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Highly dangerous and super expensive work to cover Chernobyl nuclear reactor

Workers can only spend a few hours at the reactor site before they reach the maximum radioactive exposure limit, and work is thus progressing at a snail’s pace

Despite the incredible lengths required to build the structure, it’s still only a band-aid

Chernobyl-steel-cover-13

This Massive Steel Structure Will Entomb Chernobyl’s Reactor 4  (GREAT PHOTOS) http://www.gizmodo.com.au/2013/11/this-massive-steel-arch-will-entomb-chernobyls-reactor-4/ KELSEY CAMPBELL-DOLLAGHAN 30 NOVEMBER 2013 When an unexpected power surge sparked the world’s worst nuclear accident in Chernobyl, nearly a quarter of a million construction workers risked their lives to build an ad hoc “sarcophagus” of concrete around the stricken reactor. It was a stop-gap measure — and now, almost 30 years later, one of the biggest engineering projects in history is underway to protect it.

The BBC reports on the $US2 billion project to protect the decaying metal sarcophagus, using an even larger metal shield called the New Safe Confinement, or NSC. In simple terms, the NSC is a massive steel archway that is designed to protect the surrounding region if the 27-year-old sarcophagus eventually collapses. The design was proposed back in 1992 by a team of British engineers, but planning has taken more than a decade — the project is now halfway complete, with a target date of 2015 for final completion.

There are myriad reasons it’s taken so long to get the NSC up and running, the first being the sheer scale of this 100m tall protective shield. Since it will cover the existing sarcophagus, the arch is big enough to house the Statue of Liberty and wide enough to accommodate a soccer field. It’s being built by thousands of workers and engineers from all over the world, each of whom has a monthly and yearly exposure limit based on where, and for how long, they work on the site.

It’s not quite as simple as putting a cap on a pen, though. The biggest complication is a tall metal chimney above Reactor 4, which must be removed before the archway can slide into place. Workers can only spend a few hours at the reactor site before they reach the maximum radioactive exposure limit, and work is thus progressing at a snail’s pace:

Work has started removing sections weighing up to 55 tons each. They must be cut off with a plasma cutter by teams of two men and removed by crane — a nerve-wracking process. If a crane fails, or an operator miscalculates, and a section falls into the reactor, this too could release a new cloud of radioactive dust into the atmosphere.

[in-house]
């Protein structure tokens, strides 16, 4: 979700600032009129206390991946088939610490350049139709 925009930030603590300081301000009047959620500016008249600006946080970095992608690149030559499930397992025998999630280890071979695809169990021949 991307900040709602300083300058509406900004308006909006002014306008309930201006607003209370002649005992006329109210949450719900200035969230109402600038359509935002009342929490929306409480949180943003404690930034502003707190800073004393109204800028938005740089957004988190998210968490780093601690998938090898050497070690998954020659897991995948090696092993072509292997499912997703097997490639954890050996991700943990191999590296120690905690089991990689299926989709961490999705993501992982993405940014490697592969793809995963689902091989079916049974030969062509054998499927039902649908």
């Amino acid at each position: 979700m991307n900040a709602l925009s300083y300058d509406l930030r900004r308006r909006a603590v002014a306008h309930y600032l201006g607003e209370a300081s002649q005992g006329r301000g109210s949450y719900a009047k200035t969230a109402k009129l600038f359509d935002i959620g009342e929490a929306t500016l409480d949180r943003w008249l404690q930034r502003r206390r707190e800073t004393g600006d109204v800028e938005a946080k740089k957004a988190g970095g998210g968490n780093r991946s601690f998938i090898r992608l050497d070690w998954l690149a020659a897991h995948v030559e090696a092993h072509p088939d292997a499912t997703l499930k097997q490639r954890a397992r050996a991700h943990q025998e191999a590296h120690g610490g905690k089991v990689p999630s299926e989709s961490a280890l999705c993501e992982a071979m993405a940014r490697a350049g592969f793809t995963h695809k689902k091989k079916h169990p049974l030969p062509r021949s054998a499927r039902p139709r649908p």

Despite the incredible lengths required to build the structure, it’s still only a band-aid: Designed to last for roughly 100 years, it is a more sophisticated solution to a problem scientists still don’t know how to solve. The hope is that, within the next century, we’ll have the technology to extract the reactor and the spilled fuel and deposit them — maybe in glass — somewhere safe. [Studio-X NYCBBC]

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December 2, 2013 - Posted by | Reference, safety, Ukraine

3 Comments »

  1. […] Highly dangerous and super expensive work to cover Chernobyl nuclear reactor (nuclear-news.net) […]

    Pingback by Chernobyl’s arch: Sealing off a radioactive sarcophagus | Pherecrates | December 2, 2013 | Reply

  2. If we did not have this insane myth about the powers of science and technology, we would have figured out by now that nuclear weapons and/or
    nuclear power are far too dangerous for a small, fragile, and finite planet such as ours is turning out to be. We have been looking for a solution to the rad/waste problem for at least sixty years, and we have not found it. The disaster at Chernobyl is far from being resolved; the disaster at Fukushima Daiichi (which the Japanese have consistently lied about) is steadily contaminating the Pacific Ocean and its life forms (many of which
    we eat) and the molten cores of the reactors have not been dealt with, largely because no one knows how to deal with them. The ancient Greeks understood what’s wrong with us humans: it’s hubris (not knowing when to stop). Our scientists/technicians are massively afflicted by hubris.
    A species as arrogant as we are cannot possibly survive on a small planet, where we are poisoning the soil, the water, and the air at unprecedented rates and where species extinction is proceeding apace. All this with a population transfixed by flashing screens seven hrs. per day if not more, and messing about with their I-pods and I-phones as if the survival of all our grandchildren were not at risk. What it will take to wake the human race up is beyond my imagination, but by the time we awaken, it will be far too late for our descendants. PLUTONIUM HAS A HALF LIFE
    OF 250,000 YEARS. Human civilization has not been here much more than 5000 years. What are we thinking of? Oh yes, I know. We’re thinking
    the genius scientists who gave us these evils in the first place will figure something out. When? No one knows.

    Comment by msvivphd | December 4, 2013 | Reply

  3. is it enough safe for us?

    Comment by Bangladesh Newspapers | December 5, 2013 | Reply


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